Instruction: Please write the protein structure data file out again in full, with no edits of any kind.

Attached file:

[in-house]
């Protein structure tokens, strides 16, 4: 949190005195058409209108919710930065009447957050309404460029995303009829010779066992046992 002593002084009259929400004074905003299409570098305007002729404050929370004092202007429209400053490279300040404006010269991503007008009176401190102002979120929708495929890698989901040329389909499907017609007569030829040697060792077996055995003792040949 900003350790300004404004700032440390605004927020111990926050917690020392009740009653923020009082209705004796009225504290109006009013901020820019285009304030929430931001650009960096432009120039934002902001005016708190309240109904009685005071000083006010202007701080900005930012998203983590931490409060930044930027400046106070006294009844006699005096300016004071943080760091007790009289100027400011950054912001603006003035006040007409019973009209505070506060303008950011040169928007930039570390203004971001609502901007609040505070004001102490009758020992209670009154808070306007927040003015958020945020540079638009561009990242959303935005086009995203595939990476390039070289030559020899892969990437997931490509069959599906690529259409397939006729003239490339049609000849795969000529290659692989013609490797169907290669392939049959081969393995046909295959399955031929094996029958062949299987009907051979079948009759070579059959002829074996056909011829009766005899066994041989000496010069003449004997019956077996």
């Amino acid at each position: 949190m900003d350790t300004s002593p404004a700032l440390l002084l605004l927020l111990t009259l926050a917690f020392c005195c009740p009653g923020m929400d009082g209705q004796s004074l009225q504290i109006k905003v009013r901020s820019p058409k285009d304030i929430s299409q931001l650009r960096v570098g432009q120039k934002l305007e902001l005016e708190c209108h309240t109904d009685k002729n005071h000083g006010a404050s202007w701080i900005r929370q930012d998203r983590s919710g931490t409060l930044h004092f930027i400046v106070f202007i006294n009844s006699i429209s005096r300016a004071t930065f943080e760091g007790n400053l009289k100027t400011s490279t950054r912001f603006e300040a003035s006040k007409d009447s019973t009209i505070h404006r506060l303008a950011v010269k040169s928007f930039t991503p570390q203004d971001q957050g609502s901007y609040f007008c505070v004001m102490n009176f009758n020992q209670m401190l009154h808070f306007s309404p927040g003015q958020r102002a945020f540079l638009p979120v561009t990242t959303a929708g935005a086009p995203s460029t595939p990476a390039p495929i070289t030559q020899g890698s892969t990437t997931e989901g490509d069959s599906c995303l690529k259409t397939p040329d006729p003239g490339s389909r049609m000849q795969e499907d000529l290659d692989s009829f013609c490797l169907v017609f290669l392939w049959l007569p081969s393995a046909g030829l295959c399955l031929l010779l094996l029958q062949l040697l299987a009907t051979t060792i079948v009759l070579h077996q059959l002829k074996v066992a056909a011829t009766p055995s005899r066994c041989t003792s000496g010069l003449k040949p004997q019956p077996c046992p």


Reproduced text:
[in-house]
């Protein structure tokens, strides 16, 4: 949190005195058409209108919710930065009447957050309404460029995303009829010779066992046992 002593002084009259929400004074905003299409570098305007002729404050929370004092202007429209400053490279300040404006010269991503007008009176401190102002979120929708495929890698989901040329389909499907017609007569030829040697060792077996055995003792040949 900003350790300004404004700032440390605004927020111990926050917690020392009740009653923020009082209705004796009225504290109006009013901020820019285009304030929430931001650009960096432009120039934002902001005016708190309240109904009685005071000083006010202007701080900005930012998203983590931490409060930044930027400046106070006294009844006699005096300016004071943080760091007790009289100027400011950054912001603006003035006040007409019973009209505070506060303008950011040169928007930039570390203004971001609502901007609040505070004001102490009758020992209670009154808070306007927040003015958020945020540079638009561009990242959303935005086009995203595939990476390039070289030559020899892969990437997931490509069959599906690529259409397939006729003239490339049609000849795969000529290659692989013609490797169907290669392939049959081969393995046909295959399955031929094996029958062949299987009907051979079948009759070579059959002829074996056909011829009766005899066994041989000496010069003449004997019956077996």
């Amino acid at each position: 949190m900003d350790t300004s002593p404004a700032l440390l002084l605004l927020l111990t009259l926050a917690f020392c005195c009740p009653g923020m929400d009082g209705q004796s004074l009225q504290i109006k905003v009013r901020s820019p058409k285009d304030i929430s299409q931001l650009r960096v570098g432009q120039k934002l305007e902001l005016e708190c209108h309240t109904d009685k002729n005071h000083g006010a404050s202007w701080i900005r929370q930012d998203r983590s919710g931490t409060l930044h004092f930027i400046v106070f202007i006294n009844s006699i429209s005096r300016a004071t930065f943080e760091g007790n400053l009289k100027t400011s490279t950054r912001f603006e300040a003035s006040k007409d009447s019973t009209i505070h404006r506060l303008a950011v010269k040169s928007f930039t991503p570390q203004d971001q957050g609502s901007y609040f007008c505070v004001m102490n009176f009758n020992q209670m401190l009154h808070f306007s309404p927040g003015q958020r102002a945020f540079l638009p979120v561009t990242t959303a929708g935005a086009p995203s460029t595939p990476a390039p495929i070289t030559q020899g890698s892969t990437t997931e989901g490509d069959s599906c995303l690529k259409t397939p040329d006729p003239g490339s389909r049609m000849q795969e499907d000529l290659d692989s009829f013609c490797l169907v017609f290669l392939w049959l007569p081969s393995a046909g030829l295959c399955l031929l010779l094996l029958q062949l040697l299987a009907t051979t060792i079948v009759l070579h077996q059959l002829k074996v066992a056909a011829t009766p055995s005899r066994c041989t003792s000496g010069l003449k040949p004997q019956p077996c046992p």